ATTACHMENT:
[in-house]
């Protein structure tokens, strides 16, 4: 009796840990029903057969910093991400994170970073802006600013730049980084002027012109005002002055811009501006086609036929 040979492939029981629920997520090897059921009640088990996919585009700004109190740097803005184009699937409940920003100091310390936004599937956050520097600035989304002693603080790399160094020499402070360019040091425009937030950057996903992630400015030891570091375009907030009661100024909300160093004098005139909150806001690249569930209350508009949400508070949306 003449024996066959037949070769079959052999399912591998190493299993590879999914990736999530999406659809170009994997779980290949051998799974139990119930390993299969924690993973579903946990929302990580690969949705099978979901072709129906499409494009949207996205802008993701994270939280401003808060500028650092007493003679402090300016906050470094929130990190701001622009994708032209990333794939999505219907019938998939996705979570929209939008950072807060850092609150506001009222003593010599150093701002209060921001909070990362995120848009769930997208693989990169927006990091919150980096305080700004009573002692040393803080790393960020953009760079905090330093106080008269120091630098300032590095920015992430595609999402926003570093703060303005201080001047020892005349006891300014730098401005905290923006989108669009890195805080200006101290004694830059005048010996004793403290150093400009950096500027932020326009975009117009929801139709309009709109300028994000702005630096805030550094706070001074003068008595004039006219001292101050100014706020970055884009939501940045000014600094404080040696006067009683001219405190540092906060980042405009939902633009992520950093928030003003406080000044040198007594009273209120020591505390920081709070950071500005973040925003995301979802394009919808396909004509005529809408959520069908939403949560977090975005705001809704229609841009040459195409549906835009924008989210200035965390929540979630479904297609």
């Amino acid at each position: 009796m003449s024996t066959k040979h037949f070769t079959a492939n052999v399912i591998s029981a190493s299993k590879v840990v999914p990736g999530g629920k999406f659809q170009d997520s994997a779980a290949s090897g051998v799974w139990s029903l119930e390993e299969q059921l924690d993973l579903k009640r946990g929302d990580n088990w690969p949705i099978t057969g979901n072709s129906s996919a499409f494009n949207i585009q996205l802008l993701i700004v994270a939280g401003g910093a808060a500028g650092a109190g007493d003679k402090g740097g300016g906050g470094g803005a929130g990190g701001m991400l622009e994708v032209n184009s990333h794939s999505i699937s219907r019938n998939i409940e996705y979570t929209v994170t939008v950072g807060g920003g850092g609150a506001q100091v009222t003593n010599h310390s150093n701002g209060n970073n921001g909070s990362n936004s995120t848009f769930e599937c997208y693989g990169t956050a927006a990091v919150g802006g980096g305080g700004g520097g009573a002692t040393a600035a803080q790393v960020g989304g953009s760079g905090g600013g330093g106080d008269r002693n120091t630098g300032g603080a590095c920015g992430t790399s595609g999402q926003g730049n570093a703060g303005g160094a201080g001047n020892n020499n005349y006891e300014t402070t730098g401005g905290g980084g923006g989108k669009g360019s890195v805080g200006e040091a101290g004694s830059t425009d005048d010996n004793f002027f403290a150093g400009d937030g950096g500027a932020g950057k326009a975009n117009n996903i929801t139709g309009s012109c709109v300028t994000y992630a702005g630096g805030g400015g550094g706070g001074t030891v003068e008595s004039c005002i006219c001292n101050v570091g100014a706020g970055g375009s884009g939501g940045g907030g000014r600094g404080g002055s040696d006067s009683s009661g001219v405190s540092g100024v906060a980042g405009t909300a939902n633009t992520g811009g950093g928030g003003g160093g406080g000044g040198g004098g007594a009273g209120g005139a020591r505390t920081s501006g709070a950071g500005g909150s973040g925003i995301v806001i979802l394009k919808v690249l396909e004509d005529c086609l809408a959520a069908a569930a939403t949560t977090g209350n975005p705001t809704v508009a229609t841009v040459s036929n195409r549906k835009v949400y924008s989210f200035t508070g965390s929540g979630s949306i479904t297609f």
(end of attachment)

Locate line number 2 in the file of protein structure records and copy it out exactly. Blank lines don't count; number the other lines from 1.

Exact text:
């Protein structure tokens, strides 16, 4: 009796840990029903057969910093991400994170970073802006600013730049980084002027012109005002002055811009501006086609036929 040979492939029981629920997520090897059921009640088990996919585009700004109190740097803005184009699937409940920003100091310390936004599937956050520097600035989304002693603080790399160094020499402070360019040091425009937030950057996903992630400015030891570091375009907030009661100024909300160093004098005139909150806001690249569930209350508009949400508070949306 003449024996066959037949070769079959052999399912591998190493299993590879999914990736999530999406659809170009994997779980290949051998799974139990119930390993299969924690993973579903946990929302990580690969949705099978979901072709129906499409494009949207996205802008993701994270939280401003808060500028650092007493003679402090300016906050470094929130990190701001622009994708032209990333794939999505219907019938998939996705979570929209939008950072807060850092609150506001009222003593010599150093701002209060921001909070990362995120848009769930997208693989990169927006990091919150980096305080700004009573002692040393803080790393960020953009760079905090330093106080008269120091630098300032590095920015992430595609999402926003570093703060303005201080001047020892005349006891300014730098401005905290923006989108669009890195805080200006101290004694830059005048010996004793403290150093400009950096500027932020326009975009117009929801139709309009709109300028994000702005630096805030550094706070001074003068008595004039006219001292101050100014706020970055884009939501940045000014600094404080040696006067009683001219405190540092906060980042405009939902633009992520950093928030003003406080000044040198007594009273209120020591505390920081709070950071500005973040925003995301979802394009919808396909004509005529809408959520069908939403949560977090975005705001809704229609841009040459195409549906835009924008989210200035965390929540979630479904297609």